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30 June 2007

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Kelly

Popcak writes in Parenting With Grace that kids need to have an emotional experience to really tie them to the Church. He suggests a retreat, such as Teens Encounter Christ. A number of orthodox Catholic colleges now have high school summer programs that would also meet the criteria.

That was my plan, at any rate.

Amber

I've been thinking about this more this morning, and I thought I would add a little more. BTW, I use the whole head/heart terminology because that's what my RCIA director used. At first I thought the whole thing was goofy, but gradually I began to realize the wisdom of what she was saying. I think that we all are going to end up at different points of the heart/head continuum based on our personalities and God-given gifts. Some will end up way more heart than head, and others the other way around, but all can have very strong faith. It is the ends where it is all heart or all head where I think the trouble lies. I know when I first converted to Christianity I was all head and this wasn't enough to keep me out of the doubts and sometimes seductive message of the material world that surrounded me on all sides. It was only once my heart started entering into things that I began to have a much fuller and richer faith that I think is ever so much stronger than what I had before. I am still way more head than heart because of my nature, but at least I am not all head anymore, and that's what has made my faith so much more real and strong for me.

I have no idea where my children will fall on that spectrum, but I hope that I can help them along in both head and heart so that they can come to the fullness of faith without too much angst and wandering in the desert in the process!

4ddintx

To add to what Kelly said, Popcak states that the emotion (heart) part is developmentally where teenagers tend to fall. So, you HAVE to find them a retreat or Lifeteen or something that will really speak to that emotional part of them at that point in their lives--otherwise their faith may not seem relevant. This resonates with me, as those emotional experiences with God brought me through adolescence still connected to Christianity. After getting married God speaking to dh's and my heads brought us into Catholicism.

Catholic Wife and Mother

As with all things, it's probably a matter of balance. And some God-given personalities will prefer the head, whereas other will tend towards the heart. Not that either should crush the other into the ground, mind you. Balance.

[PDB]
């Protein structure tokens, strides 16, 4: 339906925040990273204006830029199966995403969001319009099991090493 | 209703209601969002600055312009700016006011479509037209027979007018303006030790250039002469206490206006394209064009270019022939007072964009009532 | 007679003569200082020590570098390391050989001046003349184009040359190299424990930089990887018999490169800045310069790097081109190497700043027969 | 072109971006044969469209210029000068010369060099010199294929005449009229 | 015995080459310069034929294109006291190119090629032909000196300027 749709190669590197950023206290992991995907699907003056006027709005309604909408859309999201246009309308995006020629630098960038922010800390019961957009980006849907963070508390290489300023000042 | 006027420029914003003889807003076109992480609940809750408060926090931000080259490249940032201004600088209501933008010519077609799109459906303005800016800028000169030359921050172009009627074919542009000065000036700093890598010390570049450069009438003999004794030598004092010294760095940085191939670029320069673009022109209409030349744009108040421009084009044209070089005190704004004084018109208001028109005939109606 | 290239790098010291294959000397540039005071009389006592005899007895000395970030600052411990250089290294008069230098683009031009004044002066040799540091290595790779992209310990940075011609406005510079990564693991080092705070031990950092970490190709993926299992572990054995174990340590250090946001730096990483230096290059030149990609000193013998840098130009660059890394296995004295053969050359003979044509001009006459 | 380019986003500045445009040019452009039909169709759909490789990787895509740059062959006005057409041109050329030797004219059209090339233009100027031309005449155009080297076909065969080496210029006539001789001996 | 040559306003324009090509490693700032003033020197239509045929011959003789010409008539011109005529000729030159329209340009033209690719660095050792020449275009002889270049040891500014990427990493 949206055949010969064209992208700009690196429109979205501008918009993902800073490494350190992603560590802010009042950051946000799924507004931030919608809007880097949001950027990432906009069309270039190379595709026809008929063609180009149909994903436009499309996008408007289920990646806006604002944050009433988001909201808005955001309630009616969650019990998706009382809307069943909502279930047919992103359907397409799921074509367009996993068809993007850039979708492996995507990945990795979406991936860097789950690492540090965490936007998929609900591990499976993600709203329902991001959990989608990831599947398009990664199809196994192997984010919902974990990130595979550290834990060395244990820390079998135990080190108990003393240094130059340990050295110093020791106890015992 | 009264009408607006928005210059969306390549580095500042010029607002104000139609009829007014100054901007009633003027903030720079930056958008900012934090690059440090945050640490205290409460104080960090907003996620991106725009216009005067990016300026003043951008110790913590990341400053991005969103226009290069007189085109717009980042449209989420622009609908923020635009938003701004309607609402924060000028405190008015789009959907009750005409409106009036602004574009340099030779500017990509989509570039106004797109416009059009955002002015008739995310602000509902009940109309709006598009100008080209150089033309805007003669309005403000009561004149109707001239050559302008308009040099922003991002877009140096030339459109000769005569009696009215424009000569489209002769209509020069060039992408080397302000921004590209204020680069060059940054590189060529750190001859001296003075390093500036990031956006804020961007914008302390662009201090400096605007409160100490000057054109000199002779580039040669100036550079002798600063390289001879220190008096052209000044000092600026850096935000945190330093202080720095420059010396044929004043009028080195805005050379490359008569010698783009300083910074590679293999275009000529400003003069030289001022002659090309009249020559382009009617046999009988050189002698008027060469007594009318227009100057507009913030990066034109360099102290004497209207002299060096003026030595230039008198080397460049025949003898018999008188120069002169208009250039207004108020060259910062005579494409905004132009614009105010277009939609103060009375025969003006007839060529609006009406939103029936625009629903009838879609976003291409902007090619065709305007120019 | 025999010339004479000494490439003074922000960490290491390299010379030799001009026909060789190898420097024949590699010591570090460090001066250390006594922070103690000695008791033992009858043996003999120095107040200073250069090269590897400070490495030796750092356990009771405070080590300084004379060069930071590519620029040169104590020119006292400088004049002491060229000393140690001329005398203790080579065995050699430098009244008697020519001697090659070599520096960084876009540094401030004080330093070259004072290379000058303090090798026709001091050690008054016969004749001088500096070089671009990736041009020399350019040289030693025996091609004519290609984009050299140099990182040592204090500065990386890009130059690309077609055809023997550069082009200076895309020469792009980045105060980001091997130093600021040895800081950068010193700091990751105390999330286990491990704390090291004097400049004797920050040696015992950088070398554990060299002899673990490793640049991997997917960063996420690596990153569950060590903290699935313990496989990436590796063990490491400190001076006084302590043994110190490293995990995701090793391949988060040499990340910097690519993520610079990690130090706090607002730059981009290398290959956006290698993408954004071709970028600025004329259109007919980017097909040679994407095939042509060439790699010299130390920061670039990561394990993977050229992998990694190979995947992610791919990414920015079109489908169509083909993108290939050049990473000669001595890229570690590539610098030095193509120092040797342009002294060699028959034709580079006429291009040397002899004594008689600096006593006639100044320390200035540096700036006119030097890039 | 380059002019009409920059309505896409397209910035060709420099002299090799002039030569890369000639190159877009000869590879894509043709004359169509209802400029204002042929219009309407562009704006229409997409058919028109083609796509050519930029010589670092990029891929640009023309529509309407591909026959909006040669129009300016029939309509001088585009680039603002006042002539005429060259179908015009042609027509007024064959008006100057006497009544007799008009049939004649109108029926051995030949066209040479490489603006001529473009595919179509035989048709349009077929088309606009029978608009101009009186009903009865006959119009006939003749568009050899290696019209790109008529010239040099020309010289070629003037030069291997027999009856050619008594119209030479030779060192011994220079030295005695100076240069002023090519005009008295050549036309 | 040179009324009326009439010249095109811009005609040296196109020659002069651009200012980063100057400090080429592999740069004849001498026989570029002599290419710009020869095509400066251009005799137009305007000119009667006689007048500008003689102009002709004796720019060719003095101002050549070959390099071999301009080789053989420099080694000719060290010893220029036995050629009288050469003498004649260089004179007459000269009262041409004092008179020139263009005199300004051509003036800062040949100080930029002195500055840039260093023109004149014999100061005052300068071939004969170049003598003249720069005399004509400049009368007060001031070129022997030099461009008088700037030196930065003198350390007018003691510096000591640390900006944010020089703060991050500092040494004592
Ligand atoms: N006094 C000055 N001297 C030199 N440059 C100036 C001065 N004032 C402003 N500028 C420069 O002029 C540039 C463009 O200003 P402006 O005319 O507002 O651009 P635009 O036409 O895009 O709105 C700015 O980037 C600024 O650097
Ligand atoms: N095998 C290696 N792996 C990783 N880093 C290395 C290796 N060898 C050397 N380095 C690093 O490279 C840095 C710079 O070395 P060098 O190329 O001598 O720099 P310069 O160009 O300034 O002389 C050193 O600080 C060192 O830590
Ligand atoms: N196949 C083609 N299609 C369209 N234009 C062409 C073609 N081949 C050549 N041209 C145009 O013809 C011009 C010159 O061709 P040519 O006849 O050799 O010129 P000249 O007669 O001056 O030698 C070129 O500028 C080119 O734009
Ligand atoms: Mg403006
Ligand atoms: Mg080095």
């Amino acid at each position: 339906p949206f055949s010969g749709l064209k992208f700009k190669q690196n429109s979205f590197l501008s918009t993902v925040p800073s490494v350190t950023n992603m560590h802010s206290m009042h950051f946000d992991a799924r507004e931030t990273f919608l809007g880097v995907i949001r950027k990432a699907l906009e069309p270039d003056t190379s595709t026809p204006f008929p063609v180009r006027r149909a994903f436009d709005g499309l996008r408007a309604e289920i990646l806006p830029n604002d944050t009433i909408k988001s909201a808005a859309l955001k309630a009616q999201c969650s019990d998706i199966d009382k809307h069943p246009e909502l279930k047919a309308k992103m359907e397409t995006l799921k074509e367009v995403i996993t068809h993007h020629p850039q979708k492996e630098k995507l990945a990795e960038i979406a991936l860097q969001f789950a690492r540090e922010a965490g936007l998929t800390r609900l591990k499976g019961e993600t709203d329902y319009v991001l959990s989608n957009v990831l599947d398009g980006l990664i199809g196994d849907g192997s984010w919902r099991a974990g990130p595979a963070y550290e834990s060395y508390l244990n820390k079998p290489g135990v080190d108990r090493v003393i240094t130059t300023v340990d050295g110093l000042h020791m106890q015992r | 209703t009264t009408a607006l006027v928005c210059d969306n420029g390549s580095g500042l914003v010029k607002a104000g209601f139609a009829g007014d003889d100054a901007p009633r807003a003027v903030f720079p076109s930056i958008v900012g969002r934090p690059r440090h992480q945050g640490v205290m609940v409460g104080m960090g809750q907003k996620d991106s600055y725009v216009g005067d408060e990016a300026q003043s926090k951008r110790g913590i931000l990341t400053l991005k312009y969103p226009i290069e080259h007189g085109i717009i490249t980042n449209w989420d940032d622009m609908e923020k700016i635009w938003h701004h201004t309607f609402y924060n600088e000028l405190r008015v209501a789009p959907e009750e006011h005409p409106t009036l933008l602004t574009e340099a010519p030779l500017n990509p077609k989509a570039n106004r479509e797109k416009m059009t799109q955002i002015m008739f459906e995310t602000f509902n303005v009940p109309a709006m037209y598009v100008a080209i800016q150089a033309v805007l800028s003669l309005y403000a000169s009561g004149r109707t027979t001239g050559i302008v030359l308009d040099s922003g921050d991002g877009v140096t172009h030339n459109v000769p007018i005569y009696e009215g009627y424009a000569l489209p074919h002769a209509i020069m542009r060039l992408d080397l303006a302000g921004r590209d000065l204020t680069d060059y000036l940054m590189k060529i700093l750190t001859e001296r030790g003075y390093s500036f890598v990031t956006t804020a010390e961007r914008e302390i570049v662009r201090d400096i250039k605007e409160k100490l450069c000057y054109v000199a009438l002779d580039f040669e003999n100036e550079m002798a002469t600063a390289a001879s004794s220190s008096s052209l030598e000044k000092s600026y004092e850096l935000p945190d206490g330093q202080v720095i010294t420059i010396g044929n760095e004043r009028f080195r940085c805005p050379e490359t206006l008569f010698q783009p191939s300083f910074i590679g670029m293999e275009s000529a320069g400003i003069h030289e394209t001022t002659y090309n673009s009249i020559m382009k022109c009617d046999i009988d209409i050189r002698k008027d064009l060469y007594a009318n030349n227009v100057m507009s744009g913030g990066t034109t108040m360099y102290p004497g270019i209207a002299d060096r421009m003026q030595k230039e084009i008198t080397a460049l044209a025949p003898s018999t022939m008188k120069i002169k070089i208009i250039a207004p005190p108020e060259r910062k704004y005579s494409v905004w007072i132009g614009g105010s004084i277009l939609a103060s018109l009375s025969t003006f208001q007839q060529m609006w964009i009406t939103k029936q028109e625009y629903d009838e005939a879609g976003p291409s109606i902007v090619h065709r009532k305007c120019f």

My own experience was one of being raised by parents who were (at that time) fallen-away Catholics. There wasn't much intellectual knowledge about my faith. EVERYTHING in the CCD of the 1970s-early 80s was all about that "feeling" stuff. I found it all uncomfortably, cloyingly sentimental. It wasn't until I gained an intellectual knowledge of what the Church teaches that I was able to understand and to respect those teachings.

We're meant to "know, love and serve God." But the only way we'll get to know Him is to learn about Him. Also, love is about action and not about feeling.

I guess we can see which side of the discussion I come down on! :-)

Having said all that, I fully admit that the best parts of my faith life are when I integrate emotions and intellect. Furthermore, the strong attraction I feel towards Eucharistic Adoration is inexplicably "of the heart."

Sorry to take up so much space on my first comment to your blog! :-)

Kelly

I wanted to add more, because I've been thinking of this throughout the morning. I grew up in a time and place where there wasn't any good catechesis. My brother didn't understand that Catholics are supposed to believe in the Real Presence. He thought I was joking when I tried to explain it to him when he was 16. I didn't know any devout Catholic families, and there are very very few kids from our parish who have kept the faith through adulthood.

My husband went to graduate school at a big Catholic university, and we lived in a community with a lot of devout Catholics, who were raised in large, devout Catholic families. They all had a good understanding of the faith, had held on to that faith, and intended to raise their children the same way.

I was happy to see those good examples, because it made me feel a little more secure for my children. I didn't have any background to see that raising children Catholic made any difference, but it was good to know that if you do it right, you can have a good retention rate.

MelanieB

I am definitely more of a head person than a heart person. I drifted for some time and didn't really start to reconnect with my faith until I started learning about it and feeding myself on an intellectual level. I think it's a major problem that most catechesis for teens is focused solely on the emotional experience because that method has failed me and so many people I know. Or rather, it seems to me that perhaps we need to approach teens on an emotional level; but also give them something that will endure once they've grown out of the emotional stage. Once the emotion passes, faith needs to be grounded in something deeper or else they'll leave the Church and continue looking elsewhere for the emotional hit. I've seen it happen to so many people. Really, I guess it's a question of balance, finding a way to

feed all of a child's needs. I like the way you point out how it is a challenge for us as parents to reach our kids when their needs are the opposite of our own.

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